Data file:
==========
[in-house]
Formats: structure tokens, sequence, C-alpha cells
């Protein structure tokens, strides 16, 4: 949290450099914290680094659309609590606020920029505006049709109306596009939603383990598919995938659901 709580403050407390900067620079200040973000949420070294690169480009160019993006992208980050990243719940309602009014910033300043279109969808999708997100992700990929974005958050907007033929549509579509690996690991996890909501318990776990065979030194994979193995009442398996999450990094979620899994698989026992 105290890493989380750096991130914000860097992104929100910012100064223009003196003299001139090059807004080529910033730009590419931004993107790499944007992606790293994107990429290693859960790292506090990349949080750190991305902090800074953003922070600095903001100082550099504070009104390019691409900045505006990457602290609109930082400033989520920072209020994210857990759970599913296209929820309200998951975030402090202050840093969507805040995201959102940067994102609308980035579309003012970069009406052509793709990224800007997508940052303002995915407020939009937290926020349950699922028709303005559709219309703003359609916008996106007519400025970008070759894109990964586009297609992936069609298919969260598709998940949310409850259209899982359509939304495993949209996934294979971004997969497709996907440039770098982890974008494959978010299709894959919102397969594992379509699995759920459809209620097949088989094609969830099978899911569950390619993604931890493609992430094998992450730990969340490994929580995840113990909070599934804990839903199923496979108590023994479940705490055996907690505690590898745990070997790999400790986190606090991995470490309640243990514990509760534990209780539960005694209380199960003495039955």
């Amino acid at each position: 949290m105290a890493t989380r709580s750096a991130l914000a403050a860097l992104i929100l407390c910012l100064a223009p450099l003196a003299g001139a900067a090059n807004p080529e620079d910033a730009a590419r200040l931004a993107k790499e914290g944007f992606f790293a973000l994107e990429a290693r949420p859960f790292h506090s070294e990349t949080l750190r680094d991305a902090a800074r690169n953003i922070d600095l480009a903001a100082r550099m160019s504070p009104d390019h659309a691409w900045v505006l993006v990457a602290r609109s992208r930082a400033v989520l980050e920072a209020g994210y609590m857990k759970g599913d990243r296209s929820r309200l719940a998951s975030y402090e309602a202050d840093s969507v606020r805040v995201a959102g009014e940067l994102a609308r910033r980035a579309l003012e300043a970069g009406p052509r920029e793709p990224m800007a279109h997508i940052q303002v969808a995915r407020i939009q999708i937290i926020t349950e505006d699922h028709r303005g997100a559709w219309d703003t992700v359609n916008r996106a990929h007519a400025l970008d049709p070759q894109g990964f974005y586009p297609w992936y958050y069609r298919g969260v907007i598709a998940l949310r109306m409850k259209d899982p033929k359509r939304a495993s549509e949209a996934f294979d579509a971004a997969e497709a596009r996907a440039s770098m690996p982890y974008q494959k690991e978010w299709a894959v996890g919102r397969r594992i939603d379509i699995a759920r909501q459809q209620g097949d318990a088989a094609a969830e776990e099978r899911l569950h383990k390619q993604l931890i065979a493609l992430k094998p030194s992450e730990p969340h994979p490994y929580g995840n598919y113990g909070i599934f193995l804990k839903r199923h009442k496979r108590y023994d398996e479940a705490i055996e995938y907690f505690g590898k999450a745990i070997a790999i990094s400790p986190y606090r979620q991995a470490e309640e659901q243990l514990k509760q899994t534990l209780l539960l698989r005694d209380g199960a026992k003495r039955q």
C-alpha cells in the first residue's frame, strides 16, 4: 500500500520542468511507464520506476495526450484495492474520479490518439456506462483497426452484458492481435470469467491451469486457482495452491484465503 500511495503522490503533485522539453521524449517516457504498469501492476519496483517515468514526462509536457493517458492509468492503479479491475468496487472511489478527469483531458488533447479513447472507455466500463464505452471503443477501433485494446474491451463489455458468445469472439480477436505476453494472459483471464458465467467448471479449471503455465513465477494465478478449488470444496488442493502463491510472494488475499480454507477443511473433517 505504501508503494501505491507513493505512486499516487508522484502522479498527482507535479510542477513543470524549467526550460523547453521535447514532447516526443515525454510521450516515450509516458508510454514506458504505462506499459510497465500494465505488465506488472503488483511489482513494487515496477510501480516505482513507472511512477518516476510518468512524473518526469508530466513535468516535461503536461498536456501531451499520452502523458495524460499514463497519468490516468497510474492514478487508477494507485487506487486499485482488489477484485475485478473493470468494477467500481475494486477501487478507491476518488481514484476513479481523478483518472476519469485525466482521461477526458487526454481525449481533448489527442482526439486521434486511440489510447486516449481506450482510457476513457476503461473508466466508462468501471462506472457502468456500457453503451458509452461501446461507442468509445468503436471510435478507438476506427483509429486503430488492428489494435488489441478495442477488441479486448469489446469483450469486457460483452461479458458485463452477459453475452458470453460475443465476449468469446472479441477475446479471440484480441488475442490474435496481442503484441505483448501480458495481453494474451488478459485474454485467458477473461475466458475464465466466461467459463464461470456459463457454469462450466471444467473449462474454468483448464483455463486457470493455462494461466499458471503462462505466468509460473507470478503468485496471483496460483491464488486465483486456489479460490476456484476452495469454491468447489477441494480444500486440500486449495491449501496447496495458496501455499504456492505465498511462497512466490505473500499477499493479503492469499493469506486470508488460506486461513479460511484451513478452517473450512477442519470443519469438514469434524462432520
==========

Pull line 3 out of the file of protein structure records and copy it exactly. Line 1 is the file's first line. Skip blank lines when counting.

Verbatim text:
């Protein structure tokens, strides 16, 4: 949290450099914290680094659309609590606020920029505006049709109306596009939603383990598919995938659901 709580403050407390900067620079200040973000949420070294690169480009160019993006992208980050990243719940309602009014910033300043279109969808999708997100992700990929974005958050907007033929549509579509690996690991996890909501318990776990065979030194994979193995009442398996999450990094979620899994698989026992 105290890493989380750096991130914000860097992104929100910012100064223009003196003299001139090059807004080529910033730009590419931004993107790499944007992606790293994107990429290693859960790292506090990349949080750190991305902090800074953003922070600095903001100082550099504070009104390019691409900045505006990457602290609109930082400033989520920072209020994210857990759970599913296209929820309200998951975030402090202050840093969507805040995201959102940067994102609308980035579309003012970069009406052509793709990224800007997508940052303002995915407020939009937290926020349950699922028709303005559709219309703003359609916008996106007519400025970008070759894109990964586009297609992936069609298919969260598709998940949310409850259209899982359509939304495993949209996934294979971004997969497709996907440039770098982890974008494959978010299709894959919102397969594992379509699995759920459809209620097949088989094609969830099978899911569950390619993604931890493609992430094998992450730990969340490994929580995840113990909070599934804990839903199923496979108590023994479940705490055996907690505690590898745990070997790999400790986190606090991995470490309640243990514990509760534990209780539960005694209380199960003495039955």